IndieBio’s SF incubator lineup is making some wild biotech promises

YouTube TV has announced that its multiview feature for watching four streams at once is now available on Android phones and tablets. The Android launch comes two months after YouTube…

YouTube TV’s ‘multiview’ feature is now available on Android phones and tablets

Featured Article

Two Santa Cruz students uncover security bug that could let millions do their laundry for free

CSC ServiceWorks provides laundry machines to thousands of residential homes and universities, but the company ignored requests to fix a security bug.

2 days ago
Two Santa Cruz students uncover security bug that could let millions do their laundry for free

TechCrunch Disrupt 2024 is just around the corner, and the buzz is palpable. But what if we told you there’s a chance for you to not just attend, but also…

Harness the TechCrunch Effect: Host a Side Event at Disrupt 2024

Decks are all about telling a compelling story and Goodcarbon does a good job on that front. But there’s important information missing too.

Pitch Deck Teardown: Goodcarbon’s $5.5M seed deck

Slack is making it difficult for its customers if they want the company to stop using its data for model training.

Slack under attack over sneaky AI training policy

A Texas-based company that provides health insurance and benefit plans disclosed a data breach affecting almost 2.5 million people, some of whom had their Social Security number stolen. WebTPA said…

Healthcare company WebTPA discloses breach affecting 2.5 million people

Featured Article

Microsoft dodges UK antitrust scrutiny over its Mistral AI stake

Microsoft won’t be facing antitrust scrutiny in the U.K. over its recent investment into French AI startup Mistral AI.

2 days ago
Microsoft dodges UK antitrust scrutiny over its Mistral AI stake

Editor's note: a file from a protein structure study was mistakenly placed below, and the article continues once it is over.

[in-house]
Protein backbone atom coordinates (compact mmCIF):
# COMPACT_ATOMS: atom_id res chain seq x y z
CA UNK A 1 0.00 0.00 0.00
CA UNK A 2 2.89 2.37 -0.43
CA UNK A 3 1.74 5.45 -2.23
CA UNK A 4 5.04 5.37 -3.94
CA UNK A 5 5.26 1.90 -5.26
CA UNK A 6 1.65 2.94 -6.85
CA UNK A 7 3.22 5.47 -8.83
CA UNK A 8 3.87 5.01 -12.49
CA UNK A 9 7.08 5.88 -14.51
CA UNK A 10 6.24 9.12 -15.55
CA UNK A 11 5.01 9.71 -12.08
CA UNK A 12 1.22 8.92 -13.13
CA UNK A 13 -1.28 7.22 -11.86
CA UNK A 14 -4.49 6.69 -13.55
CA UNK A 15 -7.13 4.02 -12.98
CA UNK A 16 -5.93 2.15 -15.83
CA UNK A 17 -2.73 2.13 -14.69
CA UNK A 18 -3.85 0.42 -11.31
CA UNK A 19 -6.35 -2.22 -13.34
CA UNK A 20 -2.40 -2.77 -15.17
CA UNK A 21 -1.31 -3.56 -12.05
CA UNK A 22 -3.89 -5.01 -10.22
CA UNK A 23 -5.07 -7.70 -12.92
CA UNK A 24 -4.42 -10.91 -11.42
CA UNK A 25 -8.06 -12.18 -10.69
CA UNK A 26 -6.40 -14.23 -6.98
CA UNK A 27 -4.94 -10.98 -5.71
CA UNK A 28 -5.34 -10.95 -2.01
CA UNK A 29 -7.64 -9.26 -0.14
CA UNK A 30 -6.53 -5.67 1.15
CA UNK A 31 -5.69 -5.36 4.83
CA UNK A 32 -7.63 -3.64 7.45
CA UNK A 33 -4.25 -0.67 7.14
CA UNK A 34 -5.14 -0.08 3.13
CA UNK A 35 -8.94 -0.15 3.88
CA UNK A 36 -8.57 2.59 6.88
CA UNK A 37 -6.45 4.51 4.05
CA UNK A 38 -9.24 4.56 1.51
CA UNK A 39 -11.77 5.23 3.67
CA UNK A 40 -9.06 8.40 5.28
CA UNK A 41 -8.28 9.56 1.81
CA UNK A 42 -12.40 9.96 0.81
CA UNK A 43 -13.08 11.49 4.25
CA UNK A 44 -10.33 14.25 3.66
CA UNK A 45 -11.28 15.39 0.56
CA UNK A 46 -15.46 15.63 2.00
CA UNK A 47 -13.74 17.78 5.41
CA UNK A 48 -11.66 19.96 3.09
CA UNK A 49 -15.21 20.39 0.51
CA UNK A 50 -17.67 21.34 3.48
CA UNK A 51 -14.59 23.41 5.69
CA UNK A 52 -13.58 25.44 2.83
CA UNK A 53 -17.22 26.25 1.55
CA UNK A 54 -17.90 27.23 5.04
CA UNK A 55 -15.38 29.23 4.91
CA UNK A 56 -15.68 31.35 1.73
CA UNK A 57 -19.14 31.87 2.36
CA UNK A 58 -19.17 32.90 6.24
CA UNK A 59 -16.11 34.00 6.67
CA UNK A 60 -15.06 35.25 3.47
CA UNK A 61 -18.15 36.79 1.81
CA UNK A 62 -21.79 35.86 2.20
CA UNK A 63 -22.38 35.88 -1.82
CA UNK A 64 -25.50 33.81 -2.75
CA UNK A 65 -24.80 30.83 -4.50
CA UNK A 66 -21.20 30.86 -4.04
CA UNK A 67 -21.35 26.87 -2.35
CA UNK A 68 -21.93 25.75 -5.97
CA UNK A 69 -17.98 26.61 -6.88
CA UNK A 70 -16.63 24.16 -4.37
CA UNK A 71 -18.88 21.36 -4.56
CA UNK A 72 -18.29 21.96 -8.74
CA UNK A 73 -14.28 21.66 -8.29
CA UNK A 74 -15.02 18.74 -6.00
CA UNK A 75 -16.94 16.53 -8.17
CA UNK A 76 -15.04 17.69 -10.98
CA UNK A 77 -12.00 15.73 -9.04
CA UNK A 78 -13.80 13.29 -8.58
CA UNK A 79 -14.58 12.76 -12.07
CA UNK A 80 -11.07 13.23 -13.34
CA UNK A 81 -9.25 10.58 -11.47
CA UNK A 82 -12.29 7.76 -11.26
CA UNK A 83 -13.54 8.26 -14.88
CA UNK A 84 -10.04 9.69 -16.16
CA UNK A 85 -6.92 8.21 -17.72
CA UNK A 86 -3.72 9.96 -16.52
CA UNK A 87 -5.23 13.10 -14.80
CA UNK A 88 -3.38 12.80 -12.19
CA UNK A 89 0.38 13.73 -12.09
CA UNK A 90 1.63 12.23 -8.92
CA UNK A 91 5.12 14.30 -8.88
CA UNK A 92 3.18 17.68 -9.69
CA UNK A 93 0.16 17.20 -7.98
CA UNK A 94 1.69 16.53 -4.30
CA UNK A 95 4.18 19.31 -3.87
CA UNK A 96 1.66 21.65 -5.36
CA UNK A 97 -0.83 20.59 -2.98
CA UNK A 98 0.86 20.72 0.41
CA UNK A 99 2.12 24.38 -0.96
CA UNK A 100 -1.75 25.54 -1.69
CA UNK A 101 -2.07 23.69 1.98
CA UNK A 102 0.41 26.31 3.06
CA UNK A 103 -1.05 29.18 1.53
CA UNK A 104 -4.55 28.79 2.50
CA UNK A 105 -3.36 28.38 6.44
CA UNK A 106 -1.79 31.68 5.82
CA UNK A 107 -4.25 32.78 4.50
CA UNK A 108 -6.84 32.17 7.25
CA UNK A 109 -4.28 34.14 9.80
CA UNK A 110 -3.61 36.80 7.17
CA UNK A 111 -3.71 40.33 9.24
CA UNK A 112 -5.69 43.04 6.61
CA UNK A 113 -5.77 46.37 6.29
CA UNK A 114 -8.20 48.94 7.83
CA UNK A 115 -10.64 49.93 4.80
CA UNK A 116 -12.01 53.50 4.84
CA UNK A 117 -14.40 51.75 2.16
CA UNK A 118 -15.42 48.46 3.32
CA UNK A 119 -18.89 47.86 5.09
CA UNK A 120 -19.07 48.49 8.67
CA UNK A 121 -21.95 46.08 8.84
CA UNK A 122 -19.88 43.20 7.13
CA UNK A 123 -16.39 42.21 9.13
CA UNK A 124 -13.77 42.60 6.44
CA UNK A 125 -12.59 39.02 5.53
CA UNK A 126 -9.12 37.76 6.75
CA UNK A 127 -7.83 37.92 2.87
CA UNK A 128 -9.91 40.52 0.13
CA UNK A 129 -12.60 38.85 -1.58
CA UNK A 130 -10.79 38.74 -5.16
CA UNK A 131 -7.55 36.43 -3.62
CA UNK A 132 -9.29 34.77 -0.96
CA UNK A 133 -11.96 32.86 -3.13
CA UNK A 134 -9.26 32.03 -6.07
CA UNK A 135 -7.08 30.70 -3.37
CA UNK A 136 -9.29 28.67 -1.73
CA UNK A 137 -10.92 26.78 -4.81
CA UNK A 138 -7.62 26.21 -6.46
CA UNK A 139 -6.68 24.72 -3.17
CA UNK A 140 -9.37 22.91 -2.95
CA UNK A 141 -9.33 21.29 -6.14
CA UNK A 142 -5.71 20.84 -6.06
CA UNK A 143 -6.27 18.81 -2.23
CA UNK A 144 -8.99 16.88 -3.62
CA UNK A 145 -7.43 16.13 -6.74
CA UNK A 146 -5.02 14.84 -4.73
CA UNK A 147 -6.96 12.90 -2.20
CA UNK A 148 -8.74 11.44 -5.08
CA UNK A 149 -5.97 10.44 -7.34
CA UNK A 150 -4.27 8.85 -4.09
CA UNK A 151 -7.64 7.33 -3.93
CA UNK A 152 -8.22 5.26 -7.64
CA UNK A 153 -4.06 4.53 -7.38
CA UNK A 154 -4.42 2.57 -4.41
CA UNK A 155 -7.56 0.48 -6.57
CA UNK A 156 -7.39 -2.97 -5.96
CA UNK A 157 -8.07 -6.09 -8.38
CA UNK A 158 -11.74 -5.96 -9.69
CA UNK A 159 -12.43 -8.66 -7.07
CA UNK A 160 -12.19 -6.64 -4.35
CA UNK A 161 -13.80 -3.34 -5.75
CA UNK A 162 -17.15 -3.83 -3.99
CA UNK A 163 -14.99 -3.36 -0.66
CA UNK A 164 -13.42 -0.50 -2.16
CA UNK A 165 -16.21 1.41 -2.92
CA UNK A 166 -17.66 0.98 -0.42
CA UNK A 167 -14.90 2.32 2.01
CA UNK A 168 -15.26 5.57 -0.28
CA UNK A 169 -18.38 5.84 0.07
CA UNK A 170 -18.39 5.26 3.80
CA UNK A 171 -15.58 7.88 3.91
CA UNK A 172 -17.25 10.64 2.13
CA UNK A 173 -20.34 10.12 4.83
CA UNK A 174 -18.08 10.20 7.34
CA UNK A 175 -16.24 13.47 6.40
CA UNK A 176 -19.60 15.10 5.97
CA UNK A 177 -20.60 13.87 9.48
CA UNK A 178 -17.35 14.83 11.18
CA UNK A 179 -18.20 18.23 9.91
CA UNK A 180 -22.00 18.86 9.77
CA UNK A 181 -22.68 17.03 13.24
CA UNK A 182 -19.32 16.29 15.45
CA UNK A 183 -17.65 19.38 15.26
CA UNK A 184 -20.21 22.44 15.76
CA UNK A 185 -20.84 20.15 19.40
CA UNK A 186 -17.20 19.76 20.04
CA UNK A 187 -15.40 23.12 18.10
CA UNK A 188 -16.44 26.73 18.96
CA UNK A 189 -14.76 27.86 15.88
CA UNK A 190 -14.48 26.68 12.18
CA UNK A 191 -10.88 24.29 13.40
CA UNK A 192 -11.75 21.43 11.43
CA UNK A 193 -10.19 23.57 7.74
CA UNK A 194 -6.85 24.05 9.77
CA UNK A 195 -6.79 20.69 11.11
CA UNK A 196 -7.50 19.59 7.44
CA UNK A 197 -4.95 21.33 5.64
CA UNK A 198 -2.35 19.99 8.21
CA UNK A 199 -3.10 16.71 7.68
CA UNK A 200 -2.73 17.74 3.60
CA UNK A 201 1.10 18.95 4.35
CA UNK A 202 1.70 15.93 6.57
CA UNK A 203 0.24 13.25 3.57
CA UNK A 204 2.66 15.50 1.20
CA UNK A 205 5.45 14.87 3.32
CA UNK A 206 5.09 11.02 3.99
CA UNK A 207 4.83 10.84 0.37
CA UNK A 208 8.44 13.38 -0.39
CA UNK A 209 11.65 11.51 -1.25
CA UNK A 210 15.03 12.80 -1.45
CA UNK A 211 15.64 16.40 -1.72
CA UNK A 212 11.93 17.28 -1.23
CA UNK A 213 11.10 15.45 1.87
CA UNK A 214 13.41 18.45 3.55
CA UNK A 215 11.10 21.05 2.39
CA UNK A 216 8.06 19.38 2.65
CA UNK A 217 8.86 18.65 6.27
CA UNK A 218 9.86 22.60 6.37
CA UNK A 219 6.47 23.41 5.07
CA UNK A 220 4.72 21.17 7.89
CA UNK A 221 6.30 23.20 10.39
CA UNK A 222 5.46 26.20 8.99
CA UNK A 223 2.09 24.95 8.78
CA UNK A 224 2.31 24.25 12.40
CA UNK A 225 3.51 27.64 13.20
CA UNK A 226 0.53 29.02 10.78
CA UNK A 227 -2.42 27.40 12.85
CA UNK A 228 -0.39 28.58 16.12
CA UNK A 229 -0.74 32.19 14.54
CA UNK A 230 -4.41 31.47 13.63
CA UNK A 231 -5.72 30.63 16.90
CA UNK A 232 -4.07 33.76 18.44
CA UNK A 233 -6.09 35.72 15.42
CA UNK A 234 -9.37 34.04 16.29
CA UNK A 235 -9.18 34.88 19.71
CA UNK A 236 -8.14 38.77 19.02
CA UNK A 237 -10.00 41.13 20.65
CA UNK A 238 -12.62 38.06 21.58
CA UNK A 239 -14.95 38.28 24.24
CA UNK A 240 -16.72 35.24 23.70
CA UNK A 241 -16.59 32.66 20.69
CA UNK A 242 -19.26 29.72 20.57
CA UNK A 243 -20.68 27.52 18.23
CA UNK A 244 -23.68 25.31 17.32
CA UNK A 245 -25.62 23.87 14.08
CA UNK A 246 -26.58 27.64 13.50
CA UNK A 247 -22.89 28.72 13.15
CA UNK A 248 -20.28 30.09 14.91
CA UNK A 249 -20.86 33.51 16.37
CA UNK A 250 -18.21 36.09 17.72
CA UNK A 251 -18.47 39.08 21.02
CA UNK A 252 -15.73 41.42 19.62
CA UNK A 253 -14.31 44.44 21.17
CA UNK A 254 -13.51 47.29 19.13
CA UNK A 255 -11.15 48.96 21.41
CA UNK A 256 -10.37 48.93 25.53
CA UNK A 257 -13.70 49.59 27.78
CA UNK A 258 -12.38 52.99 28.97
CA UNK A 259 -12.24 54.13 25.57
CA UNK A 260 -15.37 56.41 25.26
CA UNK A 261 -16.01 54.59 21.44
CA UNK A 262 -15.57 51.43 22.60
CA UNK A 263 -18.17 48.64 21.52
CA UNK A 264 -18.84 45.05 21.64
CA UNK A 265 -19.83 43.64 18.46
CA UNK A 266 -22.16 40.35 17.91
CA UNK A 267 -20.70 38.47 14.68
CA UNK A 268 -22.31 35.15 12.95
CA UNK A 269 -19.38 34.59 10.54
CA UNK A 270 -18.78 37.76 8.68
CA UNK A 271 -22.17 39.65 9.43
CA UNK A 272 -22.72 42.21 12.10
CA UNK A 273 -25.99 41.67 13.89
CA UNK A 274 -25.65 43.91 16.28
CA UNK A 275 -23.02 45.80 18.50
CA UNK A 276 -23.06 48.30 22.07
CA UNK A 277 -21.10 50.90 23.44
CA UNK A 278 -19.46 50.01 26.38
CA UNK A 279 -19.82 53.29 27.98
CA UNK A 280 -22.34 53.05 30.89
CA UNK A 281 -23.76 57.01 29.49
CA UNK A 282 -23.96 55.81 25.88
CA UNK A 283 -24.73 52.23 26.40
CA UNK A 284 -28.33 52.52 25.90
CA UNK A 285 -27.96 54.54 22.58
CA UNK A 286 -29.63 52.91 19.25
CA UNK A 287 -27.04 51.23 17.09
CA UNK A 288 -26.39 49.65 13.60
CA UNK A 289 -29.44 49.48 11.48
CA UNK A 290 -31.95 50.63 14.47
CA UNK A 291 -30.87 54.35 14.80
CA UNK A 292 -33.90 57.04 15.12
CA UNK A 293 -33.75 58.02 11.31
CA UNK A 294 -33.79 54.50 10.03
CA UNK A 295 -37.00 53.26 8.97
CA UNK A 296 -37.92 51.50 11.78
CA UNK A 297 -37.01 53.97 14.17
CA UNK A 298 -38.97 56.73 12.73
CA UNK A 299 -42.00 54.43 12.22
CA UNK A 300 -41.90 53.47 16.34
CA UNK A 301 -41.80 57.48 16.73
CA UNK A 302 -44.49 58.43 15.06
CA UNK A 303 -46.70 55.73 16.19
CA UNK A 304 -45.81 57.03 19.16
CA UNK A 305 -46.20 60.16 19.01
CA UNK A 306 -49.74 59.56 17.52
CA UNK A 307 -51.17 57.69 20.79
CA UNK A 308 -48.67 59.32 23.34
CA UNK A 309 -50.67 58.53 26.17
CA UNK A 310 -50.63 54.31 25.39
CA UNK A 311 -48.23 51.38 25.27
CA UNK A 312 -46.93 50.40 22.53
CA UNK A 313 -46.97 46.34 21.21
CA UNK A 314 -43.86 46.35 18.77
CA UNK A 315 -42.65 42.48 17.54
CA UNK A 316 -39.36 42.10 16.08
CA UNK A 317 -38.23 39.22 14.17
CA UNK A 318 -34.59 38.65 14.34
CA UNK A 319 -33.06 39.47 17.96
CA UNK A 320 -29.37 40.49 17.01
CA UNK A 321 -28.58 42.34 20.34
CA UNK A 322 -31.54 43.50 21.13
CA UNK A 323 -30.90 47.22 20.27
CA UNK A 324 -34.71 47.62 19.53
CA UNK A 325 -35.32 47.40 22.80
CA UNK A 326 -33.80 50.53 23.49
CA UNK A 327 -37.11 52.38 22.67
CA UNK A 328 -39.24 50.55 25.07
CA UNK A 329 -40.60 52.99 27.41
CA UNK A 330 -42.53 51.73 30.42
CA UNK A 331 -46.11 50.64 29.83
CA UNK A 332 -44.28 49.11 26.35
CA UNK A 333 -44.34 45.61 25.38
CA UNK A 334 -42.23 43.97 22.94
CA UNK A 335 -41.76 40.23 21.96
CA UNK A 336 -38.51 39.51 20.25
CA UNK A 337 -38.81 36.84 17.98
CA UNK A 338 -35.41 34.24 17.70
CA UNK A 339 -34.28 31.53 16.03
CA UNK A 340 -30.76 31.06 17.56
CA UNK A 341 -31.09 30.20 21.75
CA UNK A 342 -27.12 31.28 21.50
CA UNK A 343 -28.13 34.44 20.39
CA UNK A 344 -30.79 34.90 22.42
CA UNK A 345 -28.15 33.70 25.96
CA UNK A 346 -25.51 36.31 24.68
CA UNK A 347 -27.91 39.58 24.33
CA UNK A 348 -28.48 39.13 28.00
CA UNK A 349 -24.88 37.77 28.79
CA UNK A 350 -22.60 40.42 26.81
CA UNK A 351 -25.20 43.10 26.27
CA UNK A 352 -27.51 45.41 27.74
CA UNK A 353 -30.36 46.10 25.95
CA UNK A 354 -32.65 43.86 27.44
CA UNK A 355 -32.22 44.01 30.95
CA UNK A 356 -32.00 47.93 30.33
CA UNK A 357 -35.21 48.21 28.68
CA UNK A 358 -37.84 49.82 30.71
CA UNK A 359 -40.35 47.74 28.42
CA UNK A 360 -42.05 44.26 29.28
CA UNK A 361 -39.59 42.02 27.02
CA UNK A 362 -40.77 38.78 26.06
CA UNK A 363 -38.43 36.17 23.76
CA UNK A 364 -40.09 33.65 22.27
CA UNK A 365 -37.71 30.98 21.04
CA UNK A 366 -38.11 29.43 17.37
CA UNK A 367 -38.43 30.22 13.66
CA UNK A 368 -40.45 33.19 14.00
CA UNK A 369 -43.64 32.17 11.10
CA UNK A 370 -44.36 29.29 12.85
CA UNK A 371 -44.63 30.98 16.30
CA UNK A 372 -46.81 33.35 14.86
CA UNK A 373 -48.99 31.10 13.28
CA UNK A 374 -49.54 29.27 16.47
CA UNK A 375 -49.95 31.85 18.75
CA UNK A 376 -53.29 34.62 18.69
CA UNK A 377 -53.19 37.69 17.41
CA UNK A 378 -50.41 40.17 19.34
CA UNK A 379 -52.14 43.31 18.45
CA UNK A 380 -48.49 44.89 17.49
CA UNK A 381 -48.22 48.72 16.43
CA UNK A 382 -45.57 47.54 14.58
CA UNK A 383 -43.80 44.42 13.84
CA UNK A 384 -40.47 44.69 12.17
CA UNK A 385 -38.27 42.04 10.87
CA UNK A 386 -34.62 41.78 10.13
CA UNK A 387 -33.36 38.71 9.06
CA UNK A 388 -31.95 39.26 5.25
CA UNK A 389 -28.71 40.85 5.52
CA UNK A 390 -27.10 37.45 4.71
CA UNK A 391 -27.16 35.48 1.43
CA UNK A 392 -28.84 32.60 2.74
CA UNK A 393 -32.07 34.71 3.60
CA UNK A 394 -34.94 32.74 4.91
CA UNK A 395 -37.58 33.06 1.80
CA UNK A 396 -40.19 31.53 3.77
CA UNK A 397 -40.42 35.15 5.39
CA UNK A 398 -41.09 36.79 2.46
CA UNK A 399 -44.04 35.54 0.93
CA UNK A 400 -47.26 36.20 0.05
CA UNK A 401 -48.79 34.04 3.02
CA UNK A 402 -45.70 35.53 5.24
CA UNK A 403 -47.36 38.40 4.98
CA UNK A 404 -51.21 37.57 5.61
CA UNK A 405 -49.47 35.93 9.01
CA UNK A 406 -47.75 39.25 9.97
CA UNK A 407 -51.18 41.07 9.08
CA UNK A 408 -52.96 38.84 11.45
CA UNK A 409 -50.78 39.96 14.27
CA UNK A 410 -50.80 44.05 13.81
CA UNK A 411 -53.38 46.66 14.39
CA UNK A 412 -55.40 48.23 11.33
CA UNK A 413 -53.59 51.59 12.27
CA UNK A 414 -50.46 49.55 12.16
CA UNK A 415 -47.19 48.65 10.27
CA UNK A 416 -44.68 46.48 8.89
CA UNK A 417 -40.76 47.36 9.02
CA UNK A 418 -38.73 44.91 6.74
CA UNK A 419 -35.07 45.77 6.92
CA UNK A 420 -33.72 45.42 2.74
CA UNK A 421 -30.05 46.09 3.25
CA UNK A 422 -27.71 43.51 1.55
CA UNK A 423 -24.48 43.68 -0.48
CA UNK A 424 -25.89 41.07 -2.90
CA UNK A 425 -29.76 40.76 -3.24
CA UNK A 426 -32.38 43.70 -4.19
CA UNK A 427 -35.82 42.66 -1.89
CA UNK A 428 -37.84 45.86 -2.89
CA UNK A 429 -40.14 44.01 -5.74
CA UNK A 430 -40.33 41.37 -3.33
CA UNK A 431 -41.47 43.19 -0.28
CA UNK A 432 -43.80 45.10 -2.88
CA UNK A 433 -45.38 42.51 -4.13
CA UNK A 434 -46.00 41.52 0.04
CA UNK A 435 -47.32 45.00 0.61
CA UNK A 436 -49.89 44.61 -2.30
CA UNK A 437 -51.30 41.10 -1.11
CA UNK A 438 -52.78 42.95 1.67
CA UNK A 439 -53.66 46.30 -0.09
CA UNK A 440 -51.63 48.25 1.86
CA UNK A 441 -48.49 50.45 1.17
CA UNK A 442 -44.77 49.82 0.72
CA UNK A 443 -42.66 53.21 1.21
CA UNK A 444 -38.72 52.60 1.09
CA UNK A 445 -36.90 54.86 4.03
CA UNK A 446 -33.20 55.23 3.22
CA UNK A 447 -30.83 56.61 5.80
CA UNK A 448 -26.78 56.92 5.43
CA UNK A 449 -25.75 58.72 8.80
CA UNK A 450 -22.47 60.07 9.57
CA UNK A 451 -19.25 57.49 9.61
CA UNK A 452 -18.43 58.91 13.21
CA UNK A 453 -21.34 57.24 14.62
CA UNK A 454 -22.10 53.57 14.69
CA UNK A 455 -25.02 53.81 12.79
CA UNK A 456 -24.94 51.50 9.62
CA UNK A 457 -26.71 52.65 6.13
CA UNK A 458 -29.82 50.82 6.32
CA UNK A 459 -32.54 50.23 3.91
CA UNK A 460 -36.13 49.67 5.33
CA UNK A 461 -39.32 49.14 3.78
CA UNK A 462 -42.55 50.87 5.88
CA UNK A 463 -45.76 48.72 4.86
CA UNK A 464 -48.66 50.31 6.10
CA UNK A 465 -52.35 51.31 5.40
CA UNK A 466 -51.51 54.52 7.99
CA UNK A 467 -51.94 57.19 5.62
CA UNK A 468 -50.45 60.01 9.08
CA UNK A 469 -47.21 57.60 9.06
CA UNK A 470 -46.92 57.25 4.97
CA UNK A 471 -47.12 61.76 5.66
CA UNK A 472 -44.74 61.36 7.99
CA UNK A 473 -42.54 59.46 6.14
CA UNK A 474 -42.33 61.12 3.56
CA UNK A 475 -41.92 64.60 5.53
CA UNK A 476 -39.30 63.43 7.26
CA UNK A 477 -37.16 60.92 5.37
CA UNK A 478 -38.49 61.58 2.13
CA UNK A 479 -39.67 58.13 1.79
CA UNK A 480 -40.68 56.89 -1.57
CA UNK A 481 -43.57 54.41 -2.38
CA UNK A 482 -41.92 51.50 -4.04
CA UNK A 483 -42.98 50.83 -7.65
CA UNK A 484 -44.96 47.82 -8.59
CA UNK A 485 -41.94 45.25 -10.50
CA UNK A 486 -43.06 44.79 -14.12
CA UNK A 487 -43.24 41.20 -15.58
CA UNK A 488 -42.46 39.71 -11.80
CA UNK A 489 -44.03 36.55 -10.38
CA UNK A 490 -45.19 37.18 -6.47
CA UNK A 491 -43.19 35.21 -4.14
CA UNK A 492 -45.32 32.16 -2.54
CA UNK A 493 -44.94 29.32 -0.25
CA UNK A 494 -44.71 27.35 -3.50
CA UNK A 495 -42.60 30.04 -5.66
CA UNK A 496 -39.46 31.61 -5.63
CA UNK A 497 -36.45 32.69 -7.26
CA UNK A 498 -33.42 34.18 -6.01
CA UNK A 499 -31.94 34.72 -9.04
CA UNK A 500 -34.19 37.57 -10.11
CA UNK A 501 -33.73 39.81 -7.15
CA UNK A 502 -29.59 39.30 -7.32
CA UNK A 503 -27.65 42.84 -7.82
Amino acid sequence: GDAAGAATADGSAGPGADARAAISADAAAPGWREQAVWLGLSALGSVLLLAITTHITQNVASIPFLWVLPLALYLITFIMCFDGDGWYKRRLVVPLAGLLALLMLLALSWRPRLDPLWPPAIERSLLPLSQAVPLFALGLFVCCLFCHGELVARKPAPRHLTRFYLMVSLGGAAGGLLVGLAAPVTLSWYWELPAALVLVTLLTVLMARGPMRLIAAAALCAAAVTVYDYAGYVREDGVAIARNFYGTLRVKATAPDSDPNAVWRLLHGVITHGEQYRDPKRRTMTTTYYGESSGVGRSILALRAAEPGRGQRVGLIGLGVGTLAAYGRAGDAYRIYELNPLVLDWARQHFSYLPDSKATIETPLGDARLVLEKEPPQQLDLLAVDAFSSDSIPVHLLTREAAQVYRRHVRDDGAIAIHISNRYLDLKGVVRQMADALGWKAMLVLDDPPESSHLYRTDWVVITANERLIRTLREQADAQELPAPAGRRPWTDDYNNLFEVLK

Ember has partnered with HSBC in the U.K. so that the bank’s business customers can access Ember’s services from their online accounts.

Embedded finance is still trendy as accounting automation startup Ember partners with HSBC UK

Kudos uses AI to figure out consumer spending habits so it can then provide more personalized financial advice, like maximizing rewards and utilizing credit effectively.

Kudos lands $10M for an AI smart wallet that picks the best credit card for purchases

The EU’s warning comes after Microsoft failed to respond to a legally binding request for information that focused on its generative AI tools.

EU warns Microsoft it could be fined billions over missing GenAI risk info

The prospects for troubled banking-as-a-service startup Synapse have gone from bad to worse this week after a United States Trustee filed an emergency motion on Wednesday.  The trustee is asking…

A US Trustee wants troubled fintech Synapse to be liquidated via Chapter 7 bankruptcy, cites ‘gross mismanagement’

U.K.-based Seraphim Space is spinning up its 13th accelerator program, with nine participating companies working on a range of tech from propulsion to in-space manufacturing and space situational awareness. The…

Seraphim’s latest space accelerator welcomes nine companies

OpenAI has reached a deal with Reddit to use the social news site’s data for training AI models. In a blog post on OpenAI’s press relations site, the company said…

OpenAI inks deal to train AI on Reddit data

X users will now be able to discover posts from new Communities that are trending directly from an Explore tab within the section.

X pushes more users to Communities

For Mark Zuckerberg’s 40th birthday, his wife got him a photoshoot. Zuckerberg gives the camera a sly smile as he sits amid a carefully crafted re-creation of his childhood bedroom.…

Mark Zuckerberg’s makeover: Midlife crisis or carefully crafted rebrand?

Strava announced a slew of features, including AI to weed out leaderboard cheats, a new ‘family’ subscription plan, dark mode and more.

Strava taps AI to weed out leaderboard cheats, unveils ‘family’ plan, dark mode and more

We all fall down sometimes. Astronauts are no exception. You need to be in peak physical condition for space travel, but bulky space suits and lower gravity levels can be…

Astronauts fall over. Robotic limbs can help them back up.

Microsoft will launch its custom Cobalt 100 chips to customers as a public preview at its Build conference next week, TechCrunch has learned. In an analyst briefing ahead of Build,…

Microsoft’s custom Cobalt chips will come to Azure next week

What a wild week for transportation news! It was a smorgasbord of news that seemed to touch every sector and theme in transportation.

Tesla keeps cutting jobs and the feds probe Waymo